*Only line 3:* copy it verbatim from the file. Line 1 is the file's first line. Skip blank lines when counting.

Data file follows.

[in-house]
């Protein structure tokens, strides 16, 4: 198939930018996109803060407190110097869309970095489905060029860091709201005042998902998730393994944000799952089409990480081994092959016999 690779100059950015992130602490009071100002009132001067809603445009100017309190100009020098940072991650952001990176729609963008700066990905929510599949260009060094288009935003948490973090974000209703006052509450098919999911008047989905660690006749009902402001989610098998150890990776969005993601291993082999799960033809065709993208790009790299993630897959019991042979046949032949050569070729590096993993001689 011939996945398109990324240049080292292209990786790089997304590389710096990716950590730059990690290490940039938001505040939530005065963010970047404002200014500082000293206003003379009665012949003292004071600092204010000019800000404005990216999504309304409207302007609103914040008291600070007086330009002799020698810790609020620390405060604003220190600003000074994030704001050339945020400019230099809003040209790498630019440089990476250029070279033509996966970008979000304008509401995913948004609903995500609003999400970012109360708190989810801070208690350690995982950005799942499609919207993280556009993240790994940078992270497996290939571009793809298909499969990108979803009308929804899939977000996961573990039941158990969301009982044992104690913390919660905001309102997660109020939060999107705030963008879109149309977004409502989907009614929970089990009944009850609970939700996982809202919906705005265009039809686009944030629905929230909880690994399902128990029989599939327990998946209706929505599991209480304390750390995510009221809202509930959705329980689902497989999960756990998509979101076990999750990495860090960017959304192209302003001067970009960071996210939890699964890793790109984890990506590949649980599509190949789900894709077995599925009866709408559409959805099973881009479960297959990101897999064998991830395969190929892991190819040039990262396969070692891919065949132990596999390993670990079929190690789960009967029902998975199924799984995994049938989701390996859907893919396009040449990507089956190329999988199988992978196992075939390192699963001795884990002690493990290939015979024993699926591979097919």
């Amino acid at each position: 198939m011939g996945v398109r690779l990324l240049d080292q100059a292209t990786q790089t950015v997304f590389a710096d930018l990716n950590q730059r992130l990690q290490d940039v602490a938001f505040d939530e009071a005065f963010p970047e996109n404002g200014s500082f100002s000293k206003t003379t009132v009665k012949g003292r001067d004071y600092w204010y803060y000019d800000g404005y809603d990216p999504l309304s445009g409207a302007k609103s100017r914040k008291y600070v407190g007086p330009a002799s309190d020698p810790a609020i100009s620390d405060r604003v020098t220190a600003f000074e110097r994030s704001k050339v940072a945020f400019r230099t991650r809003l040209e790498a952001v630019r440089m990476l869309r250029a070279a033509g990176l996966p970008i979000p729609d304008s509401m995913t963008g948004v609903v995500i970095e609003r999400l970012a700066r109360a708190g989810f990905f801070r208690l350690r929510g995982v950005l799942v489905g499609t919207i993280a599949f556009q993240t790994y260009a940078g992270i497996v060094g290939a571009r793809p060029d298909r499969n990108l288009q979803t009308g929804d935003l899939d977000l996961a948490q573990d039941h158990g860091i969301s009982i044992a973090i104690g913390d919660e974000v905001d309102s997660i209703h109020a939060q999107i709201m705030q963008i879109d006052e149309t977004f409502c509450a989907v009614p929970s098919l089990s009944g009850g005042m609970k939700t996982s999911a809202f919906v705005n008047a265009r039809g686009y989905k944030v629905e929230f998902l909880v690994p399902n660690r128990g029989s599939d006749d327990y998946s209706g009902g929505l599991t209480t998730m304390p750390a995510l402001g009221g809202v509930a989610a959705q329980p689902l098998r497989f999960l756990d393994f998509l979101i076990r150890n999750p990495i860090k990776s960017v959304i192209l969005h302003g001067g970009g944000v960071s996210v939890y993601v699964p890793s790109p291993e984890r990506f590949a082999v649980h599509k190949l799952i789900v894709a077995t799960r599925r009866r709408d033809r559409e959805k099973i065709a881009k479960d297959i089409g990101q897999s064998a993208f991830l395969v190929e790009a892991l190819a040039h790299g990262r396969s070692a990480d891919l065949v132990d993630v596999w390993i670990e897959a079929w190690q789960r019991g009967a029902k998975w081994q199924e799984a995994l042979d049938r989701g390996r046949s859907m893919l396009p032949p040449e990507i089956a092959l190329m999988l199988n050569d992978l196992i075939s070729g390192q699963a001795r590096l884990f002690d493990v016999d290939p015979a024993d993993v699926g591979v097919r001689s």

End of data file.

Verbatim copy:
């Amino acid at each position: 198939m011939g996945v398109r690779l990324l240049d080292q100059a292209t990786q790089t950015v997304f590389a710096d930018l990716n950590q730059r992130l990690q290490d940039v602490a938001f505040d939530e009071a005065f963010p970047e996109n404002g200014s500082f100002s000293k206003t003379t009132v009665k012949g003292r001067d004071y600092w204010y803060y000019d800000g404005y809603d990216p999504l309304s445009g409207a302007k609103s100017r914040k008291y600070v407190g007086p330009a002799s309190d020698p810790a609020i100009s620390d405060r604003v020098t220190a600003f000074e110097r994030s704001k050339v940072a945020f400019r230099t991650r809003l040209e790498a952001v630019r440089m990476l869309r250029a070279a033509g990176l996966p970008i979000p729609d304008s509401m995913t963008g948004v609903v995500i970095e609003r999400l970012a700066r109360a708190g989810f990905f801070r208690l350690r929510g995982v950005l799942v489905g499609t919207i993280a599949f556009q993240t790994y260009a940078g992270i497996v060094g290939a571009r793809p060029d298909r499969n990108l288009q979803t009308g929804d935003l899939d977000l996961a948490q573990d039941h158990g860091i969301s009982i044992a973090i104690g913390d919660e974000v905001d309102s997660i209703h109020a939060q999107i709201m705030q963008i879109d006052e149309t977004f409502c509450a989907v009614p929970s098919l089990s009944g009850g005042m609970k939700t996982s999911a809202f919906v705005n008047a265009r039809g686009y989905k944030v629905e929230f998902l909880v690994p399902n660690r128990g029989s599939d006749d327990y998946s209706g009902g929505l599991t209480t998730m304390p750390a995510l402001g009221g809202v509930a989610a959705q329980p689902l098998r497989f999960l756990d393994f998509l979101i076990r150890n999750p990495i860090k990776s960017v959304i192209l969005h302003g001067g970009g944000v960071s996210v939890y993601v699964p890793s790109p291993e984890r990506f590949a082999v649980h599509k190949l799952i789900v894709a077995t799960r599925r009866r709408d033809r559409e959805k099973i065709a881009k479960d297959i089409g990101q897999s064998a993208f991830l395969v190929e790009a892991l190819a040039h790299g990262r396969s070692a990480d891919l065949v132990d993630v596999w390993i670990e897959a079929w190690q789960r019991g009967a029902k998975w081994q199924e799984a995994l042979d049938r989701g390996r046949s859907m893919l396009p032949p040449e990507i089956a092959l190329m999988l199988n050569d992978l196992i075939s070729g390192q699963a001795r590096l884990f002690d493990v016999d290939p015979a024993d993993v699926g591979v097919r001689s």